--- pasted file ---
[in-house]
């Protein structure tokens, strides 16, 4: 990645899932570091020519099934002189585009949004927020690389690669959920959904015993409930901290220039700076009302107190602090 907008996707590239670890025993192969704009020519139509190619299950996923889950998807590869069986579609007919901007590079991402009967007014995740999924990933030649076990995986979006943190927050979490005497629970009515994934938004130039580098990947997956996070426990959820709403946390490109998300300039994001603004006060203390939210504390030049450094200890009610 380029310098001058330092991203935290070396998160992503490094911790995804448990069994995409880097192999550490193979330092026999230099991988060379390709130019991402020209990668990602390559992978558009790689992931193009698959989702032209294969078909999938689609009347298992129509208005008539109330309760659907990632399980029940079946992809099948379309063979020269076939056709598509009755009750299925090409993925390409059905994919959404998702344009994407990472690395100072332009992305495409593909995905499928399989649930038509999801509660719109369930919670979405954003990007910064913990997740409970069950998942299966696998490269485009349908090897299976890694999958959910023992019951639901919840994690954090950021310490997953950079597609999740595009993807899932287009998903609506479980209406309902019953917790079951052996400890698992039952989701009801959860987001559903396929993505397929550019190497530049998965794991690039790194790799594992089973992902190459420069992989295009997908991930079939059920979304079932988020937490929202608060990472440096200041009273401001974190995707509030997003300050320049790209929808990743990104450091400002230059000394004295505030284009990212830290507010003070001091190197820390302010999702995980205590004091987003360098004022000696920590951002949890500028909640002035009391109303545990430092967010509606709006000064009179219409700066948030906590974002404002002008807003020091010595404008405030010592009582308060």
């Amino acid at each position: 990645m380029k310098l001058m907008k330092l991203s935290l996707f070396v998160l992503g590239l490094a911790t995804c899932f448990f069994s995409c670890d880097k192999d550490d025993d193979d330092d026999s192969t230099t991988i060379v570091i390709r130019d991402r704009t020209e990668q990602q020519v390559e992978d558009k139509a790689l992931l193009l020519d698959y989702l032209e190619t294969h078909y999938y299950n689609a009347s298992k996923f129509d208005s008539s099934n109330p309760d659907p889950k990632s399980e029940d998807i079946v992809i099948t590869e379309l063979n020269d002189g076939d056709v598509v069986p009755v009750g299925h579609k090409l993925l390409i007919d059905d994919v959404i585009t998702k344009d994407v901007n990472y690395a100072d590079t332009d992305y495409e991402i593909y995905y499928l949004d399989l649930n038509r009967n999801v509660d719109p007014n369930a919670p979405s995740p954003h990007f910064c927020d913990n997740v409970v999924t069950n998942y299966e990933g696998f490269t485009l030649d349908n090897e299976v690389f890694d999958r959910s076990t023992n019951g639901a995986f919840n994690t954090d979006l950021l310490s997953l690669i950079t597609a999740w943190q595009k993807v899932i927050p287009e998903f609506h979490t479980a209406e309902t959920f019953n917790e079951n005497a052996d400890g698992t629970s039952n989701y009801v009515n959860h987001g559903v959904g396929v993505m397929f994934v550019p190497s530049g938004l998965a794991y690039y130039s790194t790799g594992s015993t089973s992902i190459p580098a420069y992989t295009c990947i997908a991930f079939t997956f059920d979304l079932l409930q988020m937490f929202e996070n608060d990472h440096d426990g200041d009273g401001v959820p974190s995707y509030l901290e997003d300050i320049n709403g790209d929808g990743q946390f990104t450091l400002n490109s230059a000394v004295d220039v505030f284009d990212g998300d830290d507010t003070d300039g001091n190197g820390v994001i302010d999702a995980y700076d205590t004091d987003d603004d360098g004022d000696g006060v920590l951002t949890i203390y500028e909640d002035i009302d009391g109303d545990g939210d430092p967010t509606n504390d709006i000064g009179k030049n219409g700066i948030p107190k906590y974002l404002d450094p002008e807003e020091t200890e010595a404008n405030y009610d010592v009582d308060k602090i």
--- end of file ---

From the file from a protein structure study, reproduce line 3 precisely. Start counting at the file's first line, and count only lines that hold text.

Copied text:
């Amino acid at each position: 990645m380029k310098l001058m907008k330092l991203s935290l996707f070396v998160l992503g590239l490094a911790t995804c899932f448990f069994s995409c670890d880097k192999d550490d025993d193979d330092d026999s192969t230099t991988i060379v570091i390709r130019d991402r704009t020209e990668q990602q020519v390559e992978d558009k139509a790689l992931l193009l020519d698959y989702l032209e190619t294969h078909y999938y299950n689609a009347s298992k996923f129509d208005s008539s099934n109330p309760d659907p889950k990632s399980e029940d998807i079946v992809i099948t590869e379309l063979n020269d002189g076939d056709v598509v069986p009755v009750g299925h579609k090409l993925l390409i007919d059905d994919v959404i585009t998702k344009d994407v901007n990472y690395a100072d590079t332009d992305y495409e991402i593909y995905y499928l949004d399989l649930n038509r009967n999801v509660d719109p007014n369930a919670p979405s995740p954003h990007f910064c927020d913990n997740v409970v999924t069950n998942y299966e990933g696998f490269t485009l030649d349908n090897e299976v690389f890694d999958r959910s076990t023992n019951g639901a995986f919840n994690t954090d979006l950021l310490s997953l690669i950079t597609a999740w943190q595009k993807v899932i927050p287009e998903f609506h979490t479980a209406e309902t959920f019953n917790e079951n005497a052996d400890g698992t629970s039952n989701y009801v009515n959860h987001g559903v959904g396929v993505m397929f994934v550019p190497s530049g938004l998965a794991y690039y130039s790194t790799g594992s015993t089973s992902i190459p580098a420069y992989t295009c990947i997908a991930f079939t997956f059920d979304l079932l409930q988020m937490f929202e996070n608060d990472h440096d426990g200041d009273g401001v959820p974190s995707y509030l901290e997003d300050i320049n709403g790209d929808g990743q946390f990104t450091l400002n490109s230059a000394v004295d220039v505030f284009d990212g998300d830290d507010t003070d300039g001091n190197g820390v994001i302010d999702a995980y700076d205590t004091d987003d603004d360098g004022d000696g006060v920590l951002t949890i203390y500028e909640d002035i009302d009391g109303d545990g939210d430092p967010t509606n504390d709006i000064g009179k030049n219409g700066i948030p107190k906590y974002l404002d450094p002008e807003e020091t200890e010595a404008n405030y009610d010592v009582d308060k602090i």